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April 8, 2022


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Seventeenth-century Dutch painting stands out from other art of the same period and even more so from that of previous centuries on account of its apparently ‘everyday’ character. Works by artists such as Johannes Vermeer, Pieter de Hooch and Jacob van Ruisdael seem to offer a faithful picture of life in the Netherlands at the time. In studying this free course, Dutch painting of the Golden Age, you will discover that there is much more to Dutch painting than meets the eye. You will explore scholarly debates about the possible meanings that might be attributed to this type of picture and learn how the very idea of ‘realism’ in art has been challenged in recent times.


In this free course, Dutch painting of the Golden Age, you shall be exploring issues of meaning and interpretation with specific reference to Dutch seventeenth-century painting. Works by artists such as Johannes Vermeer (Figure 1), Pieter de Hooch (Figure 2), Gabriel Metsu (Figure 3), Jacob van Ruisdael (Figure 4) and Jan Steen (Figure 5) are now among the best-known and most admired possessions of major public collections. Unlike elaborate decorative schemes or complex mythological subjects, these comparatively small-scale paintings appear to require little prior knowledge on the part of the viewer. We have no difficulty making out the scene that is represented and although the costumes and setting may be unfamiliar, we are offered a view on to a world that is recognisably continuous with our own. Even where an artist depicts activities that belong to a different era, such as the bleaching of cloth in the fields surrounding the city of Haarlem (Figure 4), this simply adds a further element of interest and value. It is therefore perhaps surprising to learn that there has been vigorous debate among art historians about the possible meanings that might be attributed to these paintings and that there is, as yet, no consensus as to the correct approach to interpreting the wide range of images that were produced in the Netherlands in its so-called ‘golden age’. As you shall see, much of the debate has centred on the purported realism of these paintings and the highly problematic assumption that they provide a comprehensive ‘pictorial record’ of life in the Dutch Republic (Slive, 1995, p. 1).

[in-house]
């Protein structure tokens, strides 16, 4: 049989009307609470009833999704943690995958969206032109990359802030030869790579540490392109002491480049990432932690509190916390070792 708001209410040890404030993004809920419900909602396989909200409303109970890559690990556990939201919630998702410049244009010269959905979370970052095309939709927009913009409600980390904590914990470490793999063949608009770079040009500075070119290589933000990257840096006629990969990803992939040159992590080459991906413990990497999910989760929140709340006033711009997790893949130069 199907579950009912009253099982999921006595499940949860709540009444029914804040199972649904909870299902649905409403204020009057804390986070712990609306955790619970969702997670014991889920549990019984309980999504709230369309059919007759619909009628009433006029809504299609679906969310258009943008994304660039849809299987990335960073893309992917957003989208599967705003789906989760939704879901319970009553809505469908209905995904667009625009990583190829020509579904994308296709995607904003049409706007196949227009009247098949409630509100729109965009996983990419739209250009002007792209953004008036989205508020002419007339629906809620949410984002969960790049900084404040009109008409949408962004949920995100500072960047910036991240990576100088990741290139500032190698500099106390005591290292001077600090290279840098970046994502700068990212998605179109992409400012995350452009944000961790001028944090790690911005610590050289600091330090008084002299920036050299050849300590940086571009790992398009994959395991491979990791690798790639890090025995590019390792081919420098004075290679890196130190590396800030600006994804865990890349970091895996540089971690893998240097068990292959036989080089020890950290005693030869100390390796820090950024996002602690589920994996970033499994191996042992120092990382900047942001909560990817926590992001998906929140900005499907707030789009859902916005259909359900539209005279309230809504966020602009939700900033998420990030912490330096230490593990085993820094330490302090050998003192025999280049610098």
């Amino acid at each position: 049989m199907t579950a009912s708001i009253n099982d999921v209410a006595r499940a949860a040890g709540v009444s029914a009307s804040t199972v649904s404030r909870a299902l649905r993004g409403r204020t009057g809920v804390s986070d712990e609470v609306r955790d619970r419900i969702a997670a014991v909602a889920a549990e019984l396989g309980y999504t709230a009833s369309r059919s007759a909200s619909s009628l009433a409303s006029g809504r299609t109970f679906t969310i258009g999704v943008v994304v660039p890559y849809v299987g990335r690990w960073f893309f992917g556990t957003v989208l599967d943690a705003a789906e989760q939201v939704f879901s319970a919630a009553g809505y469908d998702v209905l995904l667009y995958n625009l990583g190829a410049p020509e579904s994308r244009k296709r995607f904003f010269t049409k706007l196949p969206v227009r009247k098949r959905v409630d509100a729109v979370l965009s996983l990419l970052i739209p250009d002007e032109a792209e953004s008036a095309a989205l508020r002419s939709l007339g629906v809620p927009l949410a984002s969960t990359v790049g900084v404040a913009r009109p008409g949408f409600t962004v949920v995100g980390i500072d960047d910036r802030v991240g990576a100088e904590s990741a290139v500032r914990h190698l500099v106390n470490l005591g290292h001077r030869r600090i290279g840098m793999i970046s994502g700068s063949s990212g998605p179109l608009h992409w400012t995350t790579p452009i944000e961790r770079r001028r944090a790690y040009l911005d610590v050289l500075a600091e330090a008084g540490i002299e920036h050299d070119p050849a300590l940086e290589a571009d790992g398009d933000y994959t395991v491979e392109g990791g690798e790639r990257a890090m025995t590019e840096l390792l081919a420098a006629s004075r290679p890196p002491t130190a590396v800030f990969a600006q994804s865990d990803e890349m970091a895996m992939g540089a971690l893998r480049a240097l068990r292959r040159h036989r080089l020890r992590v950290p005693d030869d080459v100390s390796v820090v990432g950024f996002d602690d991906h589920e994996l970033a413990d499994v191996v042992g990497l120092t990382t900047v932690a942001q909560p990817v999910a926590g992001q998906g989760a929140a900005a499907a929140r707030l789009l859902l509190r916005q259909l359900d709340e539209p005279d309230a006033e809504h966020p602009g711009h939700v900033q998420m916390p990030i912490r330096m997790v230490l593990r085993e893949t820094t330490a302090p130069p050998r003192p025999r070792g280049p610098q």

Figure 1 Johannes Vermeer, The Milkmaid, 1658–60, oil on canvas, 45 × 41 cm. Rijksmuseum, Amsterdam, SK-A-2344. Photo: Collection Rijksmuseum.
Figure 2 Pieter de Hooch, A Boy Bringing Breadc.1663, oil on canvas, 74 × 59 cm. Wallace Collection, London, P27. Photo: © Wallace Collection/The Bridgeman Art Library.

Figure 3 Gabriel Metsu, Vegetable Market in Amsterdamc.1661–62, oil on canvas, 97 × 81 cm. Musée du Louvre, Paris, inv.1460. Photo: Musée du Louvre/Giraudon/The Bridgeman Art Library.

Figure 4 Jacob van Ruisdael, View of Haarlemc.1670, oil on canvas, 62 × 55 cm. Kunsthaus, Zurich. Photo: Kunsthaus, Zurich/ Giraudon/The Bridgeman Art Library.

Learning Outcomes

After studying this course, you should be able to:
  • Explore recent debates around the interpretation of seventeenth-century Dutch painting
  • Consider the strengths and limitations of iconology as an art-historical approach
  • Examine the notion of ‘realism’ as applied to works of art
  • Address the relevance of social and cultural context for interpreting works of art
  • Analyse works of art in terms of different ideas and approaches.

Course Curriculum

    • ‘A New State, a New Art’ 00:25:00
    • Realism and Art-for-Art’s Sake 00:25:00
    • Dutch History Painting 00:25:00
    • Disguised Symbolism and ‘Seeming Realism’ 00:25:00
    • To Instruct and Delight’ 00:25:00
    • Landscape Painting and the Limitations of the Iconological Approach 00:25:00
    • The Role of Conventions 00:25:00
    • Realism Reconsidered 00:45:00
    • Conclusion 00:20:00

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Open University UK